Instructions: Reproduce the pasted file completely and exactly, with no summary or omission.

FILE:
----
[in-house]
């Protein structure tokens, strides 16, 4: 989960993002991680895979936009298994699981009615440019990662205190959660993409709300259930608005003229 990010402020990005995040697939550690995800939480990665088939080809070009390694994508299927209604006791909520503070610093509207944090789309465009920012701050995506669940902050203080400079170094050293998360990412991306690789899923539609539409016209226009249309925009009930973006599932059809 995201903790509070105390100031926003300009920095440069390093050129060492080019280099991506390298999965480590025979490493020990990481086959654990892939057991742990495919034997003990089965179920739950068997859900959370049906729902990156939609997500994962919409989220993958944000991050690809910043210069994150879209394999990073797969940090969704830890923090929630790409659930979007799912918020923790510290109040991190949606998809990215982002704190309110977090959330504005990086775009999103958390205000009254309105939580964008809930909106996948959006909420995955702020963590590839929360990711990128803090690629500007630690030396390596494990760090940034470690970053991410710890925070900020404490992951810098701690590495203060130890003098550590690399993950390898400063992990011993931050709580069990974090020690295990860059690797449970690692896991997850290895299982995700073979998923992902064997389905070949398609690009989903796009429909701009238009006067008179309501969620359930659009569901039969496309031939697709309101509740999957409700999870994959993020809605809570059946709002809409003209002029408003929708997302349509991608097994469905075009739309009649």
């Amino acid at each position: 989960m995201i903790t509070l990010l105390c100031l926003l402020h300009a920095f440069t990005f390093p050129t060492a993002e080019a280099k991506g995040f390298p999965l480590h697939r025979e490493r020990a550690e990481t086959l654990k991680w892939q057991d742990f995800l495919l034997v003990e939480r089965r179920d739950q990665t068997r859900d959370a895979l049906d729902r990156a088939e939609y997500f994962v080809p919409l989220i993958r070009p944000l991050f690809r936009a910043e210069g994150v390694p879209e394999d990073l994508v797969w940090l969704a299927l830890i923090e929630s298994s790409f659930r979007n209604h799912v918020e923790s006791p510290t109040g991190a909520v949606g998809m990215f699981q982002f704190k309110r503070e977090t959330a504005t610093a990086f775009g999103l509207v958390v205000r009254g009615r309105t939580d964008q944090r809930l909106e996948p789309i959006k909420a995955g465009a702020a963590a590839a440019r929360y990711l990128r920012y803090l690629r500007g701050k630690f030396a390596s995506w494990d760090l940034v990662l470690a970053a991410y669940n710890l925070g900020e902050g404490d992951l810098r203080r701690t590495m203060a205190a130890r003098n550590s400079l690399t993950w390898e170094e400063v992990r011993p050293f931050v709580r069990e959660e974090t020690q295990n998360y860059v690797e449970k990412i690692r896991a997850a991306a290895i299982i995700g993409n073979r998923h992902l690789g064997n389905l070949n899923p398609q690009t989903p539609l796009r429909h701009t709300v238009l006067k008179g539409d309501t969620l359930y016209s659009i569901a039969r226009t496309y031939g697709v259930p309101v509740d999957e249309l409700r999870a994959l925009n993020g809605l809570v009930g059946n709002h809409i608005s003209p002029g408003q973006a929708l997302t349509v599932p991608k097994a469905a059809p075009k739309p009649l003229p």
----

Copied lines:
[in-house]
């Protein structure tokens, strides 16, 4: 989960993002991680895979936009298994699981009615440019990662205190959660993409709300259930608005003229 990010402020990005995040697939550690995800939480990665088939080809070009390694994508299927209604006791909520503070610093509207944090789309465009920012701050995506669940902050203080400079170094050293998360990412991306690789899923539609539409016209226009249309925009009930973006599932059809 995201903790509070105390100031926003300009920095440069390093050129060492080019280099991506390298999965480590025979490493020990990481086959654990892939057991742990495919034997003990089965179920739950068997859900959370049906729902990156939609997500994962919409989220993958944000991050690809910043210069994150879209394999990073797969940090969704830890923090929630790409659930979007799912918020923790510290109040991190949606998809990215982002704190309110977090959330504005990086775009999103958390205000009254309105939580964008809930909106996948959006909420995955702020963590590839929360990711990128803090690629500007630690030396390596494990760090940034470690970053991410710890925070900020404490992951810098701690590495203060130890003098550590690399993950390898400063992990011993931050709580069990974090020690295990860059690797449970690692896991997850290895299982995700073979998923992902064997389905070949398609690009989903796009429909701009238009006067008179309501969620359930659009569901039969496309031939697709309101509740999957409700999870994959993020809605809570059946709002809409003209002029408003929708997302349509991608097994469905075009739309009649």
């Amino acid at each position: 989960m995201i903790t509070l990010l105390c100031l926003l402020h300009a920095f440069t990005f390093p050129t060492a993002e080019a280099k991506g995040f390298p999965l480590h697939r025979e490493r020990a550690e990481t086959l654990k991680w892939q057991d742990f995800l495919l034997v003990e939480r089965r179920d739950q990665t068997r859900d959370a895979l049906d729902r990156a088939e939609y997500f994962v080809p919409l989220i993958r070009p944000l991050f690809r936009a910043e210069g994150v390694p879209e394999d990073l994508v797969w940090l969704a299927l830890i923090e929630s298994s790409f659930r979007n209604h799912v918020e923790s006791p510290t109040g991190a909520v949606g998809m990215f699981q982002f704190k309110r503070e977090t959330a504005t610093a990086f775009g999103l509207v958390v205000r009254g009615r309105t939580d964008q944090r809930l909106e996948p789309i959006k909420a995955g465009a702020a963590a590839a440019r929360y990711l990128r920012y803090l690629r500007g701050k630690f030396a390596s995506w494990d760090l940034v990662l470690a970053a991410y669940n710890l925070g900020e902050g404490d992951l810098r203080r701690t590495m203060a205190a130890r003098n550590s400079l690399t993950w390898e170094e400063v992990r011993p050293f931050v709580r069990e959660e974090t020690q295990n998360y860059v690797e449970k990412i690692r896991a997850a991306a290895i299982i995700g993409n073979r998923h992902l690789g064997n389905l070949n899923p398609q690009t989903p539609l796009r429909h701009t709300v238009l006067k008179g539409d309501t969620l359930y016209s659009i569901a039969r226009t496309y031939g697709v259930p309101v509740d999957e249309l409700r999870a994959l925009n993020g809605l809570v009930g059946n709002h809409i608005s003209p002029g408003q973006a929708l997302t349509v599932p991608k097994a469905a059809p075009k739309p009649l003229p």